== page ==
Things to Avoid When Writing Restaurant Reviews

messy_table

When we review restaurants, we all want to emulate the successful restaurant critics who have continued to command the attention of the food industry. As Estanbul Café explained in a previous post, this isn’t all too hard to do, so long as you make sure to paint a full picture for your readers. Unfortunately, when doing so, it’s also easy to commit some common errors. The most important thing to remember, of course, is to…

Avoid Sounding Like Someone Else

There’s a big community of food critics out there, and thousands upon thousands of restaurant reviews. Sadly, when you read through them, you might find that they sound alike! Whether it’s phrases being repeatedly used to describe something, or an analogy that critics prefer to use, there are certain elements that seem to be omnipresent in a review. If you want to find out if any of your reviews sound like someone else, or sound “stereotypical”, you can do as the Washington Post did and try a quick bingo game.

Bingo games nowadays are a far cry from what you may remember, and they give players a lot more versatility with a variety of themed games to play – a fact that Betfair’s Director of Gaming Operations, Liam Wallwork, says is crucial to their growth. That’s why you might not recognize the Washington Post’s New York Times D.C. Dining Bingo game.

NYTBingo

As you can see, the bingo card pokes fun at the many phrases often used by the people writing restaurant reviews for the New York Times. These repetitive phrases often lose their meaning because they’re used to often, and by crossing off all the phrases used by a certain review, one can easily tell when the review has anything new to say, or is just another version of the reviews already written about a restaurant.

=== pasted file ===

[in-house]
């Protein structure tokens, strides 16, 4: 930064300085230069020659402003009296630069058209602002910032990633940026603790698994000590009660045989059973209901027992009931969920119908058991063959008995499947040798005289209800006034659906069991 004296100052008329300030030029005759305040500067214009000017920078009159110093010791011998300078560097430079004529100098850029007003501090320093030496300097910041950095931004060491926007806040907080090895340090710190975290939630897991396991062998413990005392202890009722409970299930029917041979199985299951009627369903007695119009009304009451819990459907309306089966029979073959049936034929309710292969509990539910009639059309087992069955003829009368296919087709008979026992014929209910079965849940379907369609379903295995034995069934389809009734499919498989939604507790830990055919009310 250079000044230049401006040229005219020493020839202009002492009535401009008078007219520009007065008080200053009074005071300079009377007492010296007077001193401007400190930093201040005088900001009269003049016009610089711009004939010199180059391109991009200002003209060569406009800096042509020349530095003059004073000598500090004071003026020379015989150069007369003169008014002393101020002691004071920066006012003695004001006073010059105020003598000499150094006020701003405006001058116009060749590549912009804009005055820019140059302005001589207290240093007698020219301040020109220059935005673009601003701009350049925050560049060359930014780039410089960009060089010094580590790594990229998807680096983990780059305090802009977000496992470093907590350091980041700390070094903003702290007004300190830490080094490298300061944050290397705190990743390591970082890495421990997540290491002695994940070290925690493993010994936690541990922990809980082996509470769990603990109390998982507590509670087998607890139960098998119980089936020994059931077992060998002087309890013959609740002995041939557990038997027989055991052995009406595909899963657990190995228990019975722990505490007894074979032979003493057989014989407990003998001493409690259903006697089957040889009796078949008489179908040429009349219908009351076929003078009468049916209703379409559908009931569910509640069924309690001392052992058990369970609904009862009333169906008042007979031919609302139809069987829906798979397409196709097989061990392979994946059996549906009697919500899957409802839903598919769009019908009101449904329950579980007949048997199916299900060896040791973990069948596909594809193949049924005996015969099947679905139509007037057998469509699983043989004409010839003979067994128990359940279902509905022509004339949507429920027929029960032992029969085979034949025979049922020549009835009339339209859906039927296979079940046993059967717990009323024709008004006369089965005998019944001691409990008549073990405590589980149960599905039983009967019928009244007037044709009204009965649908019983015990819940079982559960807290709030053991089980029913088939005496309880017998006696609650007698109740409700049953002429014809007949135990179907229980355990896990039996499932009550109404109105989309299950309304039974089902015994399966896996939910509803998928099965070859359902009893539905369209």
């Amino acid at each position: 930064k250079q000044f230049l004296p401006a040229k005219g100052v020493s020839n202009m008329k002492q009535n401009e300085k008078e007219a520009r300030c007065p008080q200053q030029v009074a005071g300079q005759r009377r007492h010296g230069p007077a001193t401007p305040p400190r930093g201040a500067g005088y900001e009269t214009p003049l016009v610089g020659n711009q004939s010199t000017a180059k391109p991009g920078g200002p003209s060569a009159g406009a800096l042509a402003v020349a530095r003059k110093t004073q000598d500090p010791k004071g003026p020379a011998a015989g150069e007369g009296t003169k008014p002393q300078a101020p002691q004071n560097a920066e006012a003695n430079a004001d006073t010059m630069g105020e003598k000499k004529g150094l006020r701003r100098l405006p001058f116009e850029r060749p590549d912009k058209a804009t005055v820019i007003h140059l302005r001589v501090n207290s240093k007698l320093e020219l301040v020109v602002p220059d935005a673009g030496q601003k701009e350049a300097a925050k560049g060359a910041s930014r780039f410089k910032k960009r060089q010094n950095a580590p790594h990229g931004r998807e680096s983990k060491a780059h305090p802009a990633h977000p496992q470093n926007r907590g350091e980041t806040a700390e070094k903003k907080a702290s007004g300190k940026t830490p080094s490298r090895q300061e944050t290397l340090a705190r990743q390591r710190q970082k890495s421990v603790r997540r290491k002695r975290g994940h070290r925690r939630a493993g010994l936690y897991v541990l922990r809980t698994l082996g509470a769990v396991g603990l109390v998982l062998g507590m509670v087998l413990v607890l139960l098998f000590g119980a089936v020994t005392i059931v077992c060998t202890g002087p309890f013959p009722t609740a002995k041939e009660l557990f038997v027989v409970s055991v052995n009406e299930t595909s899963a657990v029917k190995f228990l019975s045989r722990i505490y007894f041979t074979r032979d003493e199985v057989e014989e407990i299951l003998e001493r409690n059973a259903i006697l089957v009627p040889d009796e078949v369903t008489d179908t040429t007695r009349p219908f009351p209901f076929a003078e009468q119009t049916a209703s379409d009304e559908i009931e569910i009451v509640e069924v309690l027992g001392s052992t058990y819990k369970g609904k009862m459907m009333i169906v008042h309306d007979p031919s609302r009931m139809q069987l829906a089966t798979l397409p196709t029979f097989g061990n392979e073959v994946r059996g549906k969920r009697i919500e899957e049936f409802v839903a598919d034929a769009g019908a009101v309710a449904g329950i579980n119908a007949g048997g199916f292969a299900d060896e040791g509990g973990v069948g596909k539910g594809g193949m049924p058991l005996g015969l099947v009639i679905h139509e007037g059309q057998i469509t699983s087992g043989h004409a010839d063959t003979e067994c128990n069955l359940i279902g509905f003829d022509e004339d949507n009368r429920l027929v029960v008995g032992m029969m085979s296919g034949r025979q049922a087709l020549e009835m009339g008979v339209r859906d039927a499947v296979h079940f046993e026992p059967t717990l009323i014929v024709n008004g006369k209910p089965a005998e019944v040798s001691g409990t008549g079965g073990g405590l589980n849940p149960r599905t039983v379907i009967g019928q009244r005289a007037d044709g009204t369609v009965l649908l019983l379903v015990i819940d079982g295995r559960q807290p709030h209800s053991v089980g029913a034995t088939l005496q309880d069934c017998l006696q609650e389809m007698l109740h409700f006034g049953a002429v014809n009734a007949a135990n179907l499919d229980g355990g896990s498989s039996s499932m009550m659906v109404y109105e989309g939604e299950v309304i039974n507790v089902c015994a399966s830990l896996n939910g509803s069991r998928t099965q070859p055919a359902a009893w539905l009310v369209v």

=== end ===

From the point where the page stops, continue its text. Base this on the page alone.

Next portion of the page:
You could do the same thing, reading some reviews and trying to find out what phrases they often use, and creating your own bingo card. You can either use this card to test the uniqueness of others’ reviews, or use them to examine your own to make sure that your own reviews aren’t all written with someone else’s words. However, it might be best to…

Avoid Reading too Many Reviews Before Visiting a Restaurant

We can’t help it. We want to find out as much about a new restaurant before we visit it. Surveys have shown that while many of us ask friends for opinions on restaurants, many still do additional research and look for supplementary information through review sites and the like. It’s a great practice in theory, but if you’re planning to review a restaurant, it’s always best to go in without any preconceived notions of what the service and the food will be like.

Restaurant

Many of us will go into restaurants expecting to experience the same thing as other diners have experienced, and this can actually affect our reviews in more ways than we might realize. This may explain why studies discussed by Forbes showed that online reviews didn’t actually have that big an impact on whether or not diners visit a new restaurant. Instead, they impact what diners expect from the service, and this affects whether or not they’re satisfied with the experience as well.

But when you’re going in blind and doing your best to paint a full picture of the restaurant for your readers, you might end up falling into another pitfall…

Avoid Veering Away from the Restaurant

It’s understandable to want to provide your readers with every single detail, from the décor of the restaurant to the way the servers were dressed. But still, it’s important to remember to stay professional. Studies by a team of researchers from Georgia Tech showed that reviews are affected not just by the elements that make up a restaurant, such as price range, server attitude and décor, but also by external factors such as demographics, and even the weather. You could very well lose your voice if you unwittingly allow these things to affect your review.

messy_table

In this sense, it’s important to remember one of the most important rules for reviewing restaurants: stick to the most important details. These are, after all, what your readers will be looking for. Discuss the quality of the food, the value you get for your money, and the ambience of the place, and make sure that you spare no detail when it comes to these things. After all, if you maintain a good social media presence, your readers should have no trouble approaching you with questions about the restaurant, and this is when you can get down and personal with the review.

Leave a Reply

Your email address will not be published. Required fields are marked *